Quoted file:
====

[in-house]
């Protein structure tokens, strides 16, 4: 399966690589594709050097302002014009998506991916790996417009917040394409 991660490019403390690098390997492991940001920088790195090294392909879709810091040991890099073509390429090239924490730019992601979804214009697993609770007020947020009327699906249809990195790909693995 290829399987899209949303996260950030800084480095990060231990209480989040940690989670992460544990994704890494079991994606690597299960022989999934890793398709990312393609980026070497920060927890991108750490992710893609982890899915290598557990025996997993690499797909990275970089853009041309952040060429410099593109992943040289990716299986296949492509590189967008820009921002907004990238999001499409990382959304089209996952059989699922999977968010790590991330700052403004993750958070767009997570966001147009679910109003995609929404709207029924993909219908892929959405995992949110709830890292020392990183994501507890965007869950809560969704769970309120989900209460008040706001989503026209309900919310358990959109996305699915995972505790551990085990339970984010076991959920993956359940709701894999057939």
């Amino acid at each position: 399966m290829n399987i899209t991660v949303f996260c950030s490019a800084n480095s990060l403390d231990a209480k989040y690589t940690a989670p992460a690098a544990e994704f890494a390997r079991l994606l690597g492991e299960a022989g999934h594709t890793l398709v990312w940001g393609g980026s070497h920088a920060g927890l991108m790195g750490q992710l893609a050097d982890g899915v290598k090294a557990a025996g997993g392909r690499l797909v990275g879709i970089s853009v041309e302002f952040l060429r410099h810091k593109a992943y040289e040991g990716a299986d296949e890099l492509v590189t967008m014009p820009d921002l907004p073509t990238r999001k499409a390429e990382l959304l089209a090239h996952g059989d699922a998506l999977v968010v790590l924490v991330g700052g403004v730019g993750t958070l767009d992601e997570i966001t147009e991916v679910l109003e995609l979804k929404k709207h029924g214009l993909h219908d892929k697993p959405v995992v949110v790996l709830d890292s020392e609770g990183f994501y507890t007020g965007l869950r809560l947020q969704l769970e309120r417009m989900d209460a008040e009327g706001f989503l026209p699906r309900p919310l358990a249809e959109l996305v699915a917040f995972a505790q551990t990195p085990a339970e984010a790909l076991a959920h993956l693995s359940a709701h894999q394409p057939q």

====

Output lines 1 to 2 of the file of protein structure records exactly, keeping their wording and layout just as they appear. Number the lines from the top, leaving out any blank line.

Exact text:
[in-house]
């Protein structure tokens, strides 16, 4: 399966690589594709050097302002014009998506991916790996417009917040394409 991660490019403390690098390997492991940001920088790195090294392909879709810091040991890099073509390429090239924490730019992601979804214009697993609770007020947020009327699906249809990195790909693995 290829399987899209949303996260950030800084480095990060231990209480989040940690989670992460544990994704890494079991994606690597299960022989999934890793398709990312393609980026070497920060927890991108750490992710893609982890899915290598557990025996997993690499797909990275970089853009041309952040060429410099593109992943040289990716299986296949492509590189967008820009921002907004990238999001499409990382959304089209996952059989699922999977968010790590991330700052403004993750958070767009997570966001147009679910109003995609929404709207029924993909219908892929959405995992949110709830890292020392990183994501507890965007869950809560969704769970309120989900209460008040706001989503026209309900919310358990959109996305699915995972505790551990085990339970984010076991959920993956359940709701894999057939």